Wednesday, May 9, 2012

We can rebuild you...

This is hopefully the last "holy shit, my baby is being cut open right now" post I have to write for a very good, long while, but yeah, this is one of those. Your new heart is en route, you are already knocked out and filled with tubes, wires, and other scary shit I don't really want to think about, and a nurse just stopped by to tell us that they've made the first incision. (Something about that phrase feels so TV medical drama, so scripted.) Honestly, the gravity of the situation has yet to fully descend upon me. By the end of the day, your heart - that damaged and only just barely functional pile of defective cells that has kept you going for three months - will be replaced with a healthy new one. A part of my brain has just skipped ahead to the reality in which you are a healthy, happy, growing little boy who just happens to be on shit-tons of medications and who regularly need to check in with cardiologists. That has to be the reality we inhabit.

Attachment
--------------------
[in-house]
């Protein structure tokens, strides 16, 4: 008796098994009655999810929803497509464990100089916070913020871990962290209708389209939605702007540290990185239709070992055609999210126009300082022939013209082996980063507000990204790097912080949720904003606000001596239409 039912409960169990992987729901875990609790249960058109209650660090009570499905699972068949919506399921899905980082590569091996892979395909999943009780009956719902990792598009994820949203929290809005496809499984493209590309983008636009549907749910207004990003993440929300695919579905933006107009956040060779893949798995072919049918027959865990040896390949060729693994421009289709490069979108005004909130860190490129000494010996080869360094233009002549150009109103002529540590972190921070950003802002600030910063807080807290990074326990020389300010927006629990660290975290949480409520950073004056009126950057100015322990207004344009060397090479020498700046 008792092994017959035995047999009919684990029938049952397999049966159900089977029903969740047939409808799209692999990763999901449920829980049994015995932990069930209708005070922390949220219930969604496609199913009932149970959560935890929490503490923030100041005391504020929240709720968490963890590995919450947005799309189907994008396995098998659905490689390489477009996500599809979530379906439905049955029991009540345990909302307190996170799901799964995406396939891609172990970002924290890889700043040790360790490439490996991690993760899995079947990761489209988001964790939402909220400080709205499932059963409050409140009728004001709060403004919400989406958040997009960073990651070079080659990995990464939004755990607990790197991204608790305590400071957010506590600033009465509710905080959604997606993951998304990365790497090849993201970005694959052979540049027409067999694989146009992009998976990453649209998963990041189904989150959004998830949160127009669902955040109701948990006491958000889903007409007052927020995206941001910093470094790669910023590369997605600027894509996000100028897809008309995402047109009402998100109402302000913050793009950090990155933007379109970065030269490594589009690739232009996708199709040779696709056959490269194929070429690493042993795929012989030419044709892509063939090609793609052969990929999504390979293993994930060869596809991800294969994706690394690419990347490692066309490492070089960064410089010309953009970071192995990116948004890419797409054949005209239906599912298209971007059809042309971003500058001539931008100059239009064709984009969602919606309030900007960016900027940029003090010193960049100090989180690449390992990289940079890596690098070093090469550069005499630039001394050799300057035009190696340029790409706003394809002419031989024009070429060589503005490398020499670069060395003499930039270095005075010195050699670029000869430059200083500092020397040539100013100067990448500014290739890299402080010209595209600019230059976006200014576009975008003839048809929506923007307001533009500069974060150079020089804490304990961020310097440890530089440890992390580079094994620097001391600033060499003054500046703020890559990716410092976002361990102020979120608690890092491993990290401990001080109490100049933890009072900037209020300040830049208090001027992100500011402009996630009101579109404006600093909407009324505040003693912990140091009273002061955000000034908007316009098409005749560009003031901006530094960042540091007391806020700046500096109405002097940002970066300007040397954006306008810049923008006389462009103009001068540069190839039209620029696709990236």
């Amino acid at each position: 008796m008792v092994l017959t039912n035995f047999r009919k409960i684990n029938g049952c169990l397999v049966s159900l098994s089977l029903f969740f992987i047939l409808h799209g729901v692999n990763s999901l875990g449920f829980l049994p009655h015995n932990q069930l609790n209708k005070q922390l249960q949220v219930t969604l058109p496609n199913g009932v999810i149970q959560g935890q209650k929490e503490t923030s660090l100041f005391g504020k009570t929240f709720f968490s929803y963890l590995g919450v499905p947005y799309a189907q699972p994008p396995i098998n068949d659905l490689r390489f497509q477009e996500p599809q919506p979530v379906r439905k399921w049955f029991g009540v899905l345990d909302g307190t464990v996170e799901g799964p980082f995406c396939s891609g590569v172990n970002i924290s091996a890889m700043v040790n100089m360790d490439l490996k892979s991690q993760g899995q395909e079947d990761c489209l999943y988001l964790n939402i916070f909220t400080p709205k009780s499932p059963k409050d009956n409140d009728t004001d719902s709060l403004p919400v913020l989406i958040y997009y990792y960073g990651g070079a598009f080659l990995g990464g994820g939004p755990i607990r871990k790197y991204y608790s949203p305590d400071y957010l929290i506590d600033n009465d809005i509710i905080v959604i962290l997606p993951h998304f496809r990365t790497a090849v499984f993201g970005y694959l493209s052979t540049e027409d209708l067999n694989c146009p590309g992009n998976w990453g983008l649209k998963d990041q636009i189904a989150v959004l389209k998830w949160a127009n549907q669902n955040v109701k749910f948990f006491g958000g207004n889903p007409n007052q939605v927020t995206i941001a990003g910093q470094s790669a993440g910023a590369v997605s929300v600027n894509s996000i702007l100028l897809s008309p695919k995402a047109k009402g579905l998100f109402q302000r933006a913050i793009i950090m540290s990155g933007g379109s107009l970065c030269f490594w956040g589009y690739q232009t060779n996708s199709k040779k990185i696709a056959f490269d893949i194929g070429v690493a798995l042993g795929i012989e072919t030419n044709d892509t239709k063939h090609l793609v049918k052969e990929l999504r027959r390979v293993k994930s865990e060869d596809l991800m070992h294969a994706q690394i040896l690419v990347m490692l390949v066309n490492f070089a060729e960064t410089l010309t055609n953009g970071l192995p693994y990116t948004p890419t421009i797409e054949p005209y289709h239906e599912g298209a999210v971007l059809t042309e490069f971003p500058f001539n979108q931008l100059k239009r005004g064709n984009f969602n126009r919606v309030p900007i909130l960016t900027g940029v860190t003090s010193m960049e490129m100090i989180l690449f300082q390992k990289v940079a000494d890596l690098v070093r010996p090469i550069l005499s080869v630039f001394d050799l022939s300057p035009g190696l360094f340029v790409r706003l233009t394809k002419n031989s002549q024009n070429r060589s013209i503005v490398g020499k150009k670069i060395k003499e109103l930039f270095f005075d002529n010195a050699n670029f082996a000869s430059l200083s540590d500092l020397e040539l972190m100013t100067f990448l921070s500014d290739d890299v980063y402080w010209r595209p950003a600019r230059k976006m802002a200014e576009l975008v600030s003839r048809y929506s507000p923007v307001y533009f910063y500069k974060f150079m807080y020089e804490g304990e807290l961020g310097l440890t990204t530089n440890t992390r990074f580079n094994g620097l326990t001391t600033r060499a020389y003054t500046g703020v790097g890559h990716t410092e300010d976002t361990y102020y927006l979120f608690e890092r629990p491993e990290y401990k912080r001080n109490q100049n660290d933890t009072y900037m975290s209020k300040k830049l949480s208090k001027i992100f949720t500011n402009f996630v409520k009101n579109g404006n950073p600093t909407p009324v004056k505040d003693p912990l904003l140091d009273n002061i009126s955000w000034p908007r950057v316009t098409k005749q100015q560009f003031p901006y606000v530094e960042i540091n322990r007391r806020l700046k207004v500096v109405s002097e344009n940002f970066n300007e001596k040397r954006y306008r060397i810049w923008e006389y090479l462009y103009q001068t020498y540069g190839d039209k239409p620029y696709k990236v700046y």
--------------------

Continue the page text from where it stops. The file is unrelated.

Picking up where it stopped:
Right now, my brain is just skipping around like the music from a CD walkman that keeps getting jostled. I can stay on track for a couple of seconds, then something jiggles loose and I drift into silence for a little while. Even though this morning started completely normal, and we are (thankfully, as everyone keeps reminding us) well-rested and appropriately fed, and I got to spend pretty much the whole morning snuggling you, everything feels like it's skipping around. I'm reading NPR, half-assedly chatting with your Aunt Stephanie, writing, vehemently trying to convince myself to eat and drink (your Dad got me a mango smoothie and nutella wrap from the awesome burrito place across from the hospital), and watching out the window as people smoke directly underneath a no smoking sign outside the hospital. Nurses in the "liaison program" have been stopping by to keep us posted on your progress, but waiting rooms do not actually operate within any normal parameters of time.